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I live in California now and when I tell people I'm from Alaska, they ask if I lived in an igloo. I describe the buildings, the vast and endless scenery. I add that seven ethnic groups comprise Alaska's Native people. My mother was Koyukon Athabascan. 

The Koyukon Athabascans took the name of the land where the Yukon and Koyukuk Rivers met. In historical times, that area was excellent for hunting and fishing; for camping and living.

Athabascans include the Apache and Navajo. Alaska Natives once lived in specific areas: coastal, southeastern, or along the Yukon River. Over time, those boundaries faded as tribes traded, migrated in search of food, and inter-married.

Today, Natives live in villages and small towns. Many more have moved to cities like Anchorage, Juneau and Fairbanks for education and job opportunities . 

Families often pay a high price when they move and assimilate into the new culture -- often resulting in the loss of their own culture.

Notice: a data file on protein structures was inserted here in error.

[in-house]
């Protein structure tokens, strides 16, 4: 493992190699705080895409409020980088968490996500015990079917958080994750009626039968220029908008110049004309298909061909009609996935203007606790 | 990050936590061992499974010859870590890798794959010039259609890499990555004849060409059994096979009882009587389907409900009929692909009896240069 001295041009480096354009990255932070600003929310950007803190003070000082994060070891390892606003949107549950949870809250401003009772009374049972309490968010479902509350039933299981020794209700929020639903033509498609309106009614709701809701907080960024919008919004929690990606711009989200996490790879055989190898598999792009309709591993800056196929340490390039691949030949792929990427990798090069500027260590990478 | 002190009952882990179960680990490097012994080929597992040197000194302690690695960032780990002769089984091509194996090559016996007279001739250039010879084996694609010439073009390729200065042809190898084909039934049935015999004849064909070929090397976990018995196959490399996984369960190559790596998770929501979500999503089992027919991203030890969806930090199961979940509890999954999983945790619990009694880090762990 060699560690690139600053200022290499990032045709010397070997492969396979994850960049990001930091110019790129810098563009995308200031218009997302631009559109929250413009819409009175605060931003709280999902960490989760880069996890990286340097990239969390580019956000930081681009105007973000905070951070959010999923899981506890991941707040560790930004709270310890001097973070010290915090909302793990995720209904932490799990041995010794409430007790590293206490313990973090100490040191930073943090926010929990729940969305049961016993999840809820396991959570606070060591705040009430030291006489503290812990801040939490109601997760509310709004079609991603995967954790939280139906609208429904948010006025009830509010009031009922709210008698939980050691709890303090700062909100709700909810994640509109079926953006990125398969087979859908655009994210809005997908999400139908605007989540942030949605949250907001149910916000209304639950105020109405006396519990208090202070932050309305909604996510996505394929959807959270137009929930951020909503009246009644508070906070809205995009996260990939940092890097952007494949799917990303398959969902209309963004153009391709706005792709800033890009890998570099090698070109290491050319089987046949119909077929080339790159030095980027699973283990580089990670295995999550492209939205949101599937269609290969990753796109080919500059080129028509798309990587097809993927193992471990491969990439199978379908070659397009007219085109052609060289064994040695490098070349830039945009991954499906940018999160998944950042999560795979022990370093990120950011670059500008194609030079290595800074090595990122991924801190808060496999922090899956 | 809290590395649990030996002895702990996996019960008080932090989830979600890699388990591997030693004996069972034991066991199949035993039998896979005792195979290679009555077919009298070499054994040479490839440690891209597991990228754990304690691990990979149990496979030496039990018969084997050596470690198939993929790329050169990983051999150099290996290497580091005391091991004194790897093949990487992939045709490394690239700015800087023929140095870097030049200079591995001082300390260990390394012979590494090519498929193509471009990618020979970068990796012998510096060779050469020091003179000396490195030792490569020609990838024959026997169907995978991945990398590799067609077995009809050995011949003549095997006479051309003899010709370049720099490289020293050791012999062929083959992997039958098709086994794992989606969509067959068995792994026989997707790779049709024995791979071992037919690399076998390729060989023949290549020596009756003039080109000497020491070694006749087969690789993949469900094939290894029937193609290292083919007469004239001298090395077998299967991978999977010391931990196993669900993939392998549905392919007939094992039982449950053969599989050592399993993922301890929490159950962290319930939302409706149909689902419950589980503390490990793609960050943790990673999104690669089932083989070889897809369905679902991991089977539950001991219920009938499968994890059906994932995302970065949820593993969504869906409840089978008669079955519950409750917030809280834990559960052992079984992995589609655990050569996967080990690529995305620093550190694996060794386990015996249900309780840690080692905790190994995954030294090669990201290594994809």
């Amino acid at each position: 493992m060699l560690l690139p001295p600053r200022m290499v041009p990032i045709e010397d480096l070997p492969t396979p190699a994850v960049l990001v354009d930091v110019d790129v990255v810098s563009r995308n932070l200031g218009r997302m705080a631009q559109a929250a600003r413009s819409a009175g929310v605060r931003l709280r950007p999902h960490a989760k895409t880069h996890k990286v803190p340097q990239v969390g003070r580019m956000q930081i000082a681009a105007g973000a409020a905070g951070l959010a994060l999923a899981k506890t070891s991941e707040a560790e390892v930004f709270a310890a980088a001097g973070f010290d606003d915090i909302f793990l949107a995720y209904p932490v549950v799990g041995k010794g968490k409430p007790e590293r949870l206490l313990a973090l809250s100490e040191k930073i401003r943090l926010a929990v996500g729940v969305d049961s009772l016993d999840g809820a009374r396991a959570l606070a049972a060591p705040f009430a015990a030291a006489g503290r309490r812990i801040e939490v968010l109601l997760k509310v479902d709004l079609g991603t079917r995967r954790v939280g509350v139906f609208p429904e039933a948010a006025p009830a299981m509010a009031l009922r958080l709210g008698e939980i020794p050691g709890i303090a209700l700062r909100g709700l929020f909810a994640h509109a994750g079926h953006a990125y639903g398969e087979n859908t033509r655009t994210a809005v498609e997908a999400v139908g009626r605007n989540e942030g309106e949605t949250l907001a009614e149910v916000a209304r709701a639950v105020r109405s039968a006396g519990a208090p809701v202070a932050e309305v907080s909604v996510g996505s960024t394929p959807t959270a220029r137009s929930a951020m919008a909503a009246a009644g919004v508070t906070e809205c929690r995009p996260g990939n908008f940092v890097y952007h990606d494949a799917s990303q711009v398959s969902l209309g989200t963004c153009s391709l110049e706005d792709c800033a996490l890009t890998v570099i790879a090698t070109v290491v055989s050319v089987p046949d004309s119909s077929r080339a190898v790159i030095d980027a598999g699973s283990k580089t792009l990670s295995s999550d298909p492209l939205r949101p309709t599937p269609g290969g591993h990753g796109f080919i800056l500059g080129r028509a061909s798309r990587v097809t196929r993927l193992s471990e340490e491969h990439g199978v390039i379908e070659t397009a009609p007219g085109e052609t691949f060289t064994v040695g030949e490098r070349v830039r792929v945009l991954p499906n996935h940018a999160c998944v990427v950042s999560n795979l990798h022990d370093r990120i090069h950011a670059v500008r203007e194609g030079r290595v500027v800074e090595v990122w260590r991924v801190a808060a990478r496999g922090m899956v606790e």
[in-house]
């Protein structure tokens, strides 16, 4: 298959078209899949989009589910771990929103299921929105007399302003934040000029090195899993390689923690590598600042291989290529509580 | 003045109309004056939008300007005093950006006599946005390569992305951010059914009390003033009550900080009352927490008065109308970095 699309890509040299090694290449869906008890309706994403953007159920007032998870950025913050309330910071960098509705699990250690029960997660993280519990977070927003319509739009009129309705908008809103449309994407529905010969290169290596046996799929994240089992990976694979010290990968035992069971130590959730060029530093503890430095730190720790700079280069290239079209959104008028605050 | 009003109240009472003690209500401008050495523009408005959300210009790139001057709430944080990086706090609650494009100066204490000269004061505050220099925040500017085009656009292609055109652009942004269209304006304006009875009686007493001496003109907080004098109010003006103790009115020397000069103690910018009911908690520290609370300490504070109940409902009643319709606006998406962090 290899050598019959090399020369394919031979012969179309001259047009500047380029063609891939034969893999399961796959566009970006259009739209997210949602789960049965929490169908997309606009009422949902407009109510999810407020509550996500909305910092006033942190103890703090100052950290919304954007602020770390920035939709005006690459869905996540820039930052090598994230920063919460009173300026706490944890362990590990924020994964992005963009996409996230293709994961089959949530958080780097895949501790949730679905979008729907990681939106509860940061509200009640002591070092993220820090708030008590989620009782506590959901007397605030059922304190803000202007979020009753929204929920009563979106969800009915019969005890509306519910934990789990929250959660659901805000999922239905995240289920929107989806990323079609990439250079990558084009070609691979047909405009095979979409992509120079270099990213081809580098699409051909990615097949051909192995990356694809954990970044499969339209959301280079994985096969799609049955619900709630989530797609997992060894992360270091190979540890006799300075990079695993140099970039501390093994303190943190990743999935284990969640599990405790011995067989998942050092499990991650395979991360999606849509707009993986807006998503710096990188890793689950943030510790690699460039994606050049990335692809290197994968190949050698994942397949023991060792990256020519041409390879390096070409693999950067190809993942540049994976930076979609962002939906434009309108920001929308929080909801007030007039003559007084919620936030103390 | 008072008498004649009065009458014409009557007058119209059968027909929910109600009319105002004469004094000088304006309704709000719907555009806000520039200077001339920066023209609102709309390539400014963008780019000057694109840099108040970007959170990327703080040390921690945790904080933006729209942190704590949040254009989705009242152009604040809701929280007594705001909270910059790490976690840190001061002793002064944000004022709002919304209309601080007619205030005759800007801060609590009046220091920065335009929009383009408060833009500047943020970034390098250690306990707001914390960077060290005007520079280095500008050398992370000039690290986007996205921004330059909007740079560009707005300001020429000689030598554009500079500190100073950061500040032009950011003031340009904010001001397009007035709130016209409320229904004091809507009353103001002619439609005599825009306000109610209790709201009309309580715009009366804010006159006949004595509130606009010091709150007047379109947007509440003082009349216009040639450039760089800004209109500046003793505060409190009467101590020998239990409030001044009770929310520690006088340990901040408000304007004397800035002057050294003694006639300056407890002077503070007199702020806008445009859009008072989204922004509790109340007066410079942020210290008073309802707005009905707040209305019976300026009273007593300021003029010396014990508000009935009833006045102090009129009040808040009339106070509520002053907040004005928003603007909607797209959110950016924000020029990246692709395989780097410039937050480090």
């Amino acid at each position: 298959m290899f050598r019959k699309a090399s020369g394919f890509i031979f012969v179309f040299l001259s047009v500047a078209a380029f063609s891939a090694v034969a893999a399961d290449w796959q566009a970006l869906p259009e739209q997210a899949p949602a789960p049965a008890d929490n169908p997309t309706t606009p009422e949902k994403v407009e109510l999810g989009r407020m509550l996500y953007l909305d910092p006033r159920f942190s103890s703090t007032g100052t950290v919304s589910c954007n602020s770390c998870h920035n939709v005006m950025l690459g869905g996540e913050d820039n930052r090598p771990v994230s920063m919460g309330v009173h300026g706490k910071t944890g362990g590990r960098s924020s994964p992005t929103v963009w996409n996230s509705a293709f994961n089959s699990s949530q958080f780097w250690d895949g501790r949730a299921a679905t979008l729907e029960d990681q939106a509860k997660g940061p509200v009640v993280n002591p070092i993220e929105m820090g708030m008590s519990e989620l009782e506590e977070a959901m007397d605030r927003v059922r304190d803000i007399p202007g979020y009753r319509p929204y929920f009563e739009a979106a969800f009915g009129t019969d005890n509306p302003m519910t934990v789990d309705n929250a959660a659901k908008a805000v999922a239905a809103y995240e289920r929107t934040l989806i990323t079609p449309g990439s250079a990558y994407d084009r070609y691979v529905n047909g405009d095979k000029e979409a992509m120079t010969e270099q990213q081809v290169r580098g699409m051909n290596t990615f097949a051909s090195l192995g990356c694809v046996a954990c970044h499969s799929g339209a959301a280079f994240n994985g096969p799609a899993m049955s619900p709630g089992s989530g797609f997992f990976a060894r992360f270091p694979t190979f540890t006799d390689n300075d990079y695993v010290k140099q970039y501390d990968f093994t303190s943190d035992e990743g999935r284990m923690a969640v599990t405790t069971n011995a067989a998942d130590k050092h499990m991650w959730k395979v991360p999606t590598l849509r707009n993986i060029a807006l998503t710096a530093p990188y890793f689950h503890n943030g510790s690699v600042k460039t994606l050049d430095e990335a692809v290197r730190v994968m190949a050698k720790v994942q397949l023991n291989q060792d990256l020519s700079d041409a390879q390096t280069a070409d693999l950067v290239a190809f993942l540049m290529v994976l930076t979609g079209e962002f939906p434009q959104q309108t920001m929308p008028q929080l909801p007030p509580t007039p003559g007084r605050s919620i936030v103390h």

COLD RIVER SPIRITS, Whispers From A Family's Forgotten Past, is a  humorous and inspirational story of a proud Alaska Native family struggling to survive in two worlds.

Sam and Louise Harper and their ten children make a soul-grinding transition into a modern white-dominated society where they face bigotry, poverty, and illness.

Yet, Louise, the Athabascan matriarch, remains in touch with centuries-old traditions of healing, honoring nature's spirits, and a belief that the spirits of all Athabascans one day will return to the waters of the Yukon River.